During those years, the bands, which frequently toured in the United States and abroad, won more than 150 awards, and about 30 of the band members went on to become professional musicians, he says.
Frank Moura, known to most simply as Frank, was born and raised in nearby San Leandro. He took up the trombone at age 6 and was playing with local symphony orchestras by the time he was 12.
After graduating from San Francisco State University in 1968, he decided to take the position of band director at Sequoia High School in 1968. Three years later, he moved over to Menlo-Atherton, where he has been teaching ever since.
This year, that long tenure is coming to an end. "Back in 1968, when I started, I said, man, if I ever make it to 65 years old I'm going out," he says. "I don't think it's fair to the kids."
Mr. Moura's successor should be announced soon, he says.
Making it fun
By all accounts, he has his own distinctive approach in the classroom, both fun and serious, that results in quality musicians while still allowing him to relate to students as more than just their teacher.
"I try to make it fun for them, but also make it feel like a family," he says. "We're trying to make a whole from a bunch of different parts."
Explaining how he pulled all of those parts together, he talks of the need "to get the images in their heads of the sounds that I want."
He uses, he says, "a lot of very silly stories or strange sayings or motions to get them to feel what the piece is really about — because music involves the whole body."
This out-of-the-box style of teaching, students say, is part of what has kept the band strong for so many years and has allowed Mr. Moura to connect so well with generations of M-A students.
"Frank isn't so much a teacher as he is an experience," says junior saxophone player Jake Lindquist.
Another band member, junior drummer Sam Hausman, praises Frank as "a vault of knowledge and experience," a man who "off the tip of his tongue can call back specific songs played on specific stages 35 years ago."
There have been plenty of stages.
Under his leadership, the M-A jazz band has traveled to local venues such as Clovis and Reno; to tropical locales such as Hawaii; to prestigious European events such as the Montreux Jazz Festival in Switzerland, the North Sea Jazz Festival in Holland, and the Vienna Jazz Festival in Austria; and to the Czech Republic and France.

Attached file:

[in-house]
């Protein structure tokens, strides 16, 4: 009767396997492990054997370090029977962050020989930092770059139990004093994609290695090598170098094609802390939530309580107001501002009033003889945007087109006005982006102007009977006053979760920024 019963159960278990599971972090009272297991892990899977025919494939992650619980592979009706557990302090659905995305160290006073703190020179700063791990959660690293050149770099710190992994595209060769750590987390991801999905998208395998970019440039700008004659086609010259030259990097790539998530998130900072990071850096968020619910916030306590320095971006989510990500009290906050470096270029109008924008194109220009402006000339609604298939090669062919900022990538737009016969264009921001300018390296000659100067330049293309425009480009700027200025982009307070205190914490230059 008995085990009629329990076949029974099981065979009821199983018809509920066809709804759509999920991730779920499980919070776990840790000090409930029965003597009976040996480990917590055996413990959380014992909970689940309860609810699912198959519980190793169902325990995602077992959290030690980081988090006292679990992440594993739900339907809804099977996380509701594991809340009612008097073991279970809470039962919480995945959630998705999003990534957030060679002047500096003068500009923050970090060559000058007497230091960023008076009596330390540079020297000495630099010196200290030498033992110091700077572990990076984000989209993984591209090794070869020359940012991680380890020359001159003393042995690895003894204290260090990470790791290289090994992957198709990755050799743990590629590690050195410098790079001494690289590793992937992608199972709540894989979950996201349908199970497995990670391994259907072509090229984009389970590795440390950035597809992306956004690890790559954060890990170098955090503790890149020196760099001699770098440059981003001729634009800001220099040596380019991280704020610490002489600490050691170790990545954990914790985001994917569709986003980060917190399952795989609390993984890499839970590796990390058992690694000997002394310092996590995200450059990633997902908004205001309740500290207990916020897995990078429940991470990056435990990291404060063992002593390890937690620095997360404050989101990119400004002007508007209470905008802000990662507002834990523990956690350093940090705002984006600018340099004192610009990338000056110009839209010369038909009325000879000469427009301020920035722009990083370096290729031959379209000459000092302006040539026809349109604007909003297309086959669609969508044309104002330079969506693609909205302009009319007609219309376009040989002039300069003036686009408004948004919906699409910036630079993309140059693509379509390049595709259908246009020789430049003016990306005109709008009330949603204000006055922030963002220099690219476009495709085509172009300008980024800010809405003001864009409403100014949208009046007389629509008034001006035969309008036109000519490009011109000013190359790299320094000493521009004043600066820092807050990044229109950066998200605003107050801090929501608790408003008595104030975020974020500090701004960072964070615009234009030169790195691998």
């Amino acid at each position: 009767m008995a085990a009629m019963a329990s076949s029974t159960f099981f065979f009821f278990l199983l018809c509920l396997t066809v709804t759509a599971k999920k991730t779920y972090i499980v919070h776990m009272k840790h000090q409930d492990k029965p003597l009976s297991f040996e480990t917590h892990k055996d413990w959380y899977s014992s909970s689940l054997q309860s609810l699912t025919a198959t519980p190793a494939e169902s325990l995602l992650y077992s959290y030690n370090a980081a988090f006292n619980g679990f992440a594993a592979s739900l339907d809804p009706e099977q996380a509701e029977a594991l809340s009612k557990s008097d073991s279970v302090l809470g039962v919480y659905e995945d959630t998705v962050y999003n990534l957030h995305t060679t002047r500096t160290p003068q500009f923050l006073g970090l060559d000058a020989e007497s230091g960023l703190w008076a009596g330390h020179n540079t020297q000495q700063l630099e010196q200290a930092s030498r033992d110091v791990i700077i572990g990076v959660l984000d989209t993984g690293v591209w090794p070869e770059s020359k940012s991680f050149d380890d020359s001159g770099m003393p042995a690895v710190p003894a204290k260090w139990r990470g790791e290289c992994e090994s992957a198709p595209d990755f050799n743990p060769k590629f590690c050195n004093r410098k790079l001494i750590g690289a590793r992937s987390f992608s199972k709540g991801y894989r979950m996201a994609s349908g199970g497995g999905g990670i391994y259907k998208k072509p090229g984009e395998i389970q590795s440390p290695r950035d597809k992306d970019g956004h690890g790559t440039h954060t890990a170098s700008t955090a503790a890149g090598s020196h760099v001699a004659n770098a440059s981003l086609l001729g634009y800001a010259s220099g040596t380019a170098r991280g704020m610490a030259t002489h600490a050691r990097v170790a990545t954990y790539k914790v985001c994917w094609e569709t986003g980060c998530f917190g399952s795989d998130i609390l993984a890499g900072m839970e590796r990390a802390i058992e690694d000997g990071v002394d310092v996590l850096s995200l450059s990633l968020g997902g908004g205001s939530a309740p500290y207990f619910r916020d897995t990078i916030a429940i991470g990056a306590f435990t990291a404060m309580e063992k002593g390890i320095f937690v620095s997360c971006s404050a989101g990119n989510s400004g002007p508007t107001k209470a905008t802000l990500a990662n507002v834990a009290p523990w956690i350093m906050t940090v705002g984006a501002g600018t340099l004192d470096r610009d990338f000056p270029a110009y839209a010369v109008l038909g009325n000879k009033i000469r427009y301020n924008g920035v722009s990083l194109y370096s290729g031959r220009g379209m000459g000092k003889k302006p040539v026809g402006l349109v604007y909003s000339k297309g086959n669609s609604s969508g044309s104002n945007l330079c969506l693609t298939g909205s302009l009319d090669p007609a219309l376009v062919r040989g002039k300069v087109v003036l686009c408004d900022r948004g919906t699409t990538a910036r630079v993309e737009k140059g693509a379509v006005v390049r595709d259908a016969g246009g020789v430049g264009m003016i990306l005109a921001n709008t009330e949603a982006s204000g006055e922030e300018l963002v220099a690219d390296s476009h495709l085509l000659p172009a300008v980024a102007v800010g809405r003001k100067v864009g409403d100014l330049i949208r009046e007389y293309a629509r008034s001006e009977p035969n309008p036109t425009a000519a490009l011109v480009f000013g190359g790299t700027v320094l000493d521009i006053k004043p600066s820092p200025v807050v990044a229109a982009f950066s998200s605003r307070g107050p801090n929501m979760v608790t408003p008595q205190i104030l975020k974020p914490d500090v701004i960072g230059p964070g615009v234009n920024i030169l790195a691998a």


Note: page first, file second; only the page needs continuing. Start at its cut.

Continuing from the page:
In 39 years, it is easy to lose track of awards, but Mr. Moura estimates the band has won at least 150 of them, most recently a first-place finish at the Reno Jazz Festival in April.
While he estimates that at least 30 professional musicians have come out of M-A during his tenure, that isn't the point of his class, he says. "I don't try to raise music majors. I try to make kids become a knowledgeable music audience."
The impressions he left on his students have been lasting.
"Playing in Frank's jazz band was easily the highlight of my high school career," says Andrew Smith, a 2006 M-A graduate and a drummer in the jazz band for three years. "I thought of Frank not only as a talented musician and band director, but as a friend and a mentor."
In looking back, Mr. Moura confirms this emphasis on personal, as well as musical, growth: "We've had great bands, and not so great bands, and mediocre bands, but really, it's more about the people."
After retiring, Frank plans to travel and play music with his wife, things he has had little time for with his commitment to the M-A jazz band. He plans on playing trombone in local bands, and they might play in musicals, he says.
He will also spend time down at Oak Grove High School in San Jose, helping his son, who is a music teacher there, lead his own jazz band.
If you somehow have not managed to catch a performance by the M-A jazz band under Mr. Moura's tutelage, it is not too late. On May 19 the jazz band will play a farewell concert in the M-A performing arts center, and on June 11, the band will perform at the Nativity Carnival in Menlo Park. The May 19 event starts at 7 p.m. and is free and open to the public.
Mr. Moura will leave a proud and lasting legacy at M-A, say his students. His laid-back demeanor and quirky humor have endeared him to many.
Andrew Smith, the 2006 grad, describes him as "one of those guys who has some type of charm and charisma you cannot find anywhere else."
He will be fondly remembered, say students and colleagues, as a teacher, director, friend, mentor, performer, leader, and Menlo Park staple for the last 40 years.